Home > IB Computer Science 2014, IB Computer Science 2015 > Lessons from the Networks test

Lessons from the Networks test

January 28, 2014 Leave a comment Go to comments

Work harder. Don’t be complacent. Don’t use lessons as your only resource for learning.

The truth is that there are only about 100 possible questions that you could be asked in Computer Science, and it would not be difficult to learn all the answers. You need to use the Guide to help you decide what to learn, and then you should use me, my blog, your textbook, other IB Comp Sci web pages, and finally Wikipedia, to produce your own set of perfect notes. Then you should learn them. Simple.

Belt and braces approach when questions overlap

Don’t be afraid to put some of the same content in two related questions if you’re not sure where it should go. An example was the LANs question.

(a) Define LAN [1 mark]

    • Local Area Network
    • Restricted to a single location, e.g. a school or office

(b) Outline two features of a LAN [2 marks]

    • Restricted to a single location, e.g. a school or office
    • Uses wires to connect computers, e.g. Ethernet cable
    • Allows users to share resources such as printers and files

Notice that each answer is surely enough to score the full marks, but that since you don’t know whether the definition requires you just to say what LAN stands for, you have put one of the responses in both answers, just to make sure.

Use Plain English. Get the fundamental concepts across. If in doubt, just answer the questions: What, when, why and what happens next

Describe how a check sum could ensure data integrity in the transmission of data. [3 marks]

    • A mathematical calculation is done using the bits of the data to be transmitted.
    • The result is put into the header of the data packet before it is sent.
    • The receiver does the same calculation on the bits and compares with the result in the header.
    • If the two results are different then an error has occurred and the packet is requested to be resent.

Always spell out what acronyms stand for and provide simple definitions of terms, even when not directly asked to.

Use bullets correctly.

Bullets help to structure your answer to some questions. Other, longer questions require you to arrive at some sort of synthesis (bringing together) or conclusion and bullets are to be used sparingly in those questions.

You can use bullets exclusively on this question:

Explain how data is transmitted using packet switching [3 marks]

But you should provide at least one unbulleted paragraph at the end of this question:

Evaluate the effect that increased networking has had on people’s lives [6 marks]

Don’t hint or imply that you know something. State it boldly and clearly.

If you are asked “How can data transmission speeds be increased?” don’t just say “By improving hardware”. Improving hardware how?? State it clearly, preferably with an example: “By using a faster transmission medium, for instance fibre-optic cable instead of copper wire.”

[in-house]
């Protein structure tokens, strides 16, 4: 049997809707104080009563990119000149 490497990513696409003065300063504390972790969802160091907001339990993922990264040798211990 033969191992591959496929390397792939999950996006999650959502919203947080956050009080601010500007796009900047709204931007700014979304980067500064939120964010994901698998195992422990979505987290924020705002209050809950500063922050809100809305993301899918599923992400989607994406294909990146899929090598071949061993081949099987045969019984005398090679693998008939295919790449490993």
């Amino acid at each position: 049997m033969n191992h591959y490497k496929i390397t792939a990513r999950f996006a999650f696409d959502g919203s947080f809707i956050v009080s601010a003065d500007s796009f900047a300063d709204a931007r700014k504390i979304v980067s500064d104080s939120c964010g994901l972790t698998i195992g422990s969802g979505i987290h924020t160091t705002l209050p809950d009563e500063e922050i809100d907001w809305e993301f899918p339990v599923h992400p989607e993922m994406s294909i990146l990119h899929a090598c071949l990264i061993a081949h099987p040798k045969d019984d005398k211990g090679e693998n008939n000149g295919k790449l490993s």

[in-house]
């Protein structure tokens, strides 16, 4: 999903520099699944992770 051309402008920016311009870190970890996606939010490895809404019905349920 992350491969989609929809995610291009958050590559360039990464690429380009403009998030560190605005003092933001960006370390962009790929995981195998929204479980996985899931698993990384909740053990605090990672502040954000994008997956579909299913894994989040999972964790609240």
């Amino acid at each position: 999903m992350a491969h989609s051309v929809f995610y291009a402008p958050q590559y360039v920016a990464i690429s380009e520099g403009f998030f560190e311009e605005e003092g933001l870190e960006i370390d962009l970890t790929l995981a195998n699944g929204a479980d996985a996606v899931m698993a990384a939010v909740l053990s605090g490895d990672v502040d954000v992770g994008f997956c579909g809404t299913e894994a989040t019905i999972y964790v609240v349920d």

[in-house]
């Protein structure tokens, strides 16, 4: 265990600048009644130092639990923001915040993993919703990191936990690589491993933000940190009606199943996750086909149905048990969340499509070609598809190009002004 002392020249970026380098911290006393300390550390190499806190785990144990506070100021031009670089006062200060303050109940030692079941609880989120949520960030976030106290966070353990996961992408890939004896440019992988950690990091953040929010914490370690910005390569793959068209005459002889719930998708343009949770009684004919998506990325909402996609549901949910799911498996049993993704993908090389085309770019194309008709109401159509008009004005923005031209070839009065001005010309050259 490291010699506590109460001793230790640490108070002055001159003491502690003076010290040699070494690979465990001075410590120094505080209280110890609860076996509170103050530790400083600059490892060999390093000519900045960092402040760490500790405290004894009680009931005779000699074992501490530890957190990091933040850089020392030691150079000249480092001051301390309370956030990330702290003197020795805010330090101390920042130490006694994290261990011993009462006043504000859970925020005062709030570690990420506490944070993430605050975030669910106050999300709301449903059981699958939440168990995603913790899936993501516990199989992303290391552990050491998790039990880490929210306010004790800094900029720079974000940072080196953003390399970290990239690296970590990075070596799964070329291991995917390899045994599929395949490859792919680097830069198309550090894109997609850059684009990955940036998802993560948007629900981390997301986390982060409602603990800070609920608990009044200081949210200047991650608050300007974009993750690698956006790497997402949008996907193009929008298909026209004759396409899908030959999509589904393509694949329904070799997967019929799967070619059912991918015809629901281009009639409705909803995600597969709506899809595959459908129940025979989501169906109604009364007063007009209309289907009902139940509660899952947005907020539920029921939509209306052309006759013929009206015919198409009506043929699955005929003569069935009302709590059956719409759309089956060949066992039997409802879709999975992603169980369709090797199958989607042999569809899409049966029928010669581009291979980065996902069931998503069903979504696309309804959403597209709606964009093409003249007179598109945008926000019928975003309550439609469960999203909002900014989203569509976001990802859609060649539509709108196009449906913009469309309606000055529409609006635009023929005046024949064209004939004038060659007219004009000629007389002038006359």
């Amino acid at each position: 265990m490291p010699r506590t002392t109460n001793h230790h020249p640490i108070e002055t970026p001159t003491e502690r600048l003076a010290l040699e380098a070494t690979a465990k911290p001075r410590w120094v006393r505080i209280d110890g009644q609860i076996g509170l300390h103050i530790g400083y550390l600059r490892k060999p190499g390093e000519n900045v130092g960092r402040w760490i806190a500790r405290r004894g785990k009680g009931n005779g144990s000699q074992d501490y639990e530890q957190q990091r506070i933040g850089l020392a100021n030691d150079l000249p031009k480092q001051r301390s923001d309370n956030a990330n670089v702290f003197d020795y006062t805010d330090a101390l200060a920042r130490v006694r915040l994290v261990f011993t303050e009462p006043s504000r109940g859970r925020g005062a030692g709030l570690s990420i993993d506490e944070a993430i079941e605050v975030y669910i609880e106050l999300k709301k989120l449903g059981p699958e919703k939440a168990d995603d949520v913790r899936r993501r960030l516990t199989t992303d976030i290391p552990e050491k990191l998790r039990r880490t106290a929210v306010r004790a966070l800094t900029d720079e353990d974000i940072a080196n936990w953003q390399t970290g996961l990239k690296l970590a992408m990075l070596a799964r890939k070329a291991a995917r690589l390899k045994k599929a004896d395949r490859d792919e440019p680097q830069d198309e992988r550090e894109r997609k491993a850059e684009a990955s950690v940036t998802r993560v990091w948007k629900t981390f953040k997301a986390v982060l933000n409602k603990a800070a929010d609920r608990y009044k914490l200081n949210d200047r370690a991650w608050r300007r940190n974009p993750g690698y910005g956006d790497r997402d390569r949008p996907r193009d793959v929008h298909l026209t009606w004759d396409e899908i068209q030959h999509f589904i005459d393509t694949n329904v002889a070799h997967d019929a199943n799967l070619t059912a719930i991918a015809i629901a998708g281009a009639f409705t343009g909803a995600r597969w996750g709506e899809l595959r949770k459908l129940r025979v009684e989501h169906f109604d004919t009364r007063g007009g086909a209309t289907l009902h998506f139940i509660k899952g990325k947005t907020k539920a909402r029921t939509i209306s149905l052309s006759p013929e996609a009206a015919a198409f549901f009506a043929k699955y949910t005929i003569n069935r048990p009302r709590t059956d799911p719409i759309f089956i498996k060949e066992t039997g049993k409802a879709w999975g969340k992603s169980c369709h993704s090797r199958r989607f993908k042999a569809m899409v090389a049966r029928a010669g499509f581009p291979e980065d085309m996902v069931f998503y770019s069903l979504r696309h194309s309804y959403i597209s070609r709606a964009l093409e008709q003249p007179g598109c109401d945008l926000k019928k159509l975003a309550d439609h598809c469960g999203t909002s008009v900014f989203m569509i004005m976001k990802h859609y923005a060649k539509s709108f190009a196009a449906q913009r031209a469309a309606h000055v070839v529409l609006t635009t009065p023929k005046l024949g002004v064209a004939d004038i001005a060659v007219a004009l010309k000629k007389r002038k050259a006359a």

Don’t brain-dump

Students often write everything they know about a topic, instead of answering the specific question. You are better to write one relevant answer than two irrelevant ones.

Give examples, even when not required to

There are often extra marks set aside in mark schemes for examples.

Protocols are agreed sets of rules governing communication between two parties, e.g. Internet Protocol (IP) governs the transmission of data from one host to another on a network.

Use the language to show the structure of your answer

  • If the encrypted message is intercepted on the network, then it won’t be possible to read its contents.
  • Networking has been thought to contribute to obesity because people no longer have to leave the home to work or shop.
  • There is no longer a clear boundary between work life and home life so people often find themselves working longer hours and spending less time with their families.

If the question is worth 1 mark, give 2 points. If it is worth 2 marks, give 3 points.

A good way to show that you understand why something is done is to state the consequences of not doing it.

In networking, protocols are agreed sets of rules governing how data should be interpreted. Without protocols, computers would not be able to understand the data that they receive.

Make sure you refer to the context of the question if you are asked to. A good way to answer context-dependent questions is by outlining the sequence of events.

Outline the way in which encryption should be used when logging into a website [3 marks]

    • When the user types in their username and password, these should be encrypted.
    • Once they are encrypted, they can be sent out across the network. 
    • If they are intercepted on the network, the attacker will not be able to read them.
    • When they reach the destination server, they can be decrypted using a special key.
    • Then the website can authenticate the user.
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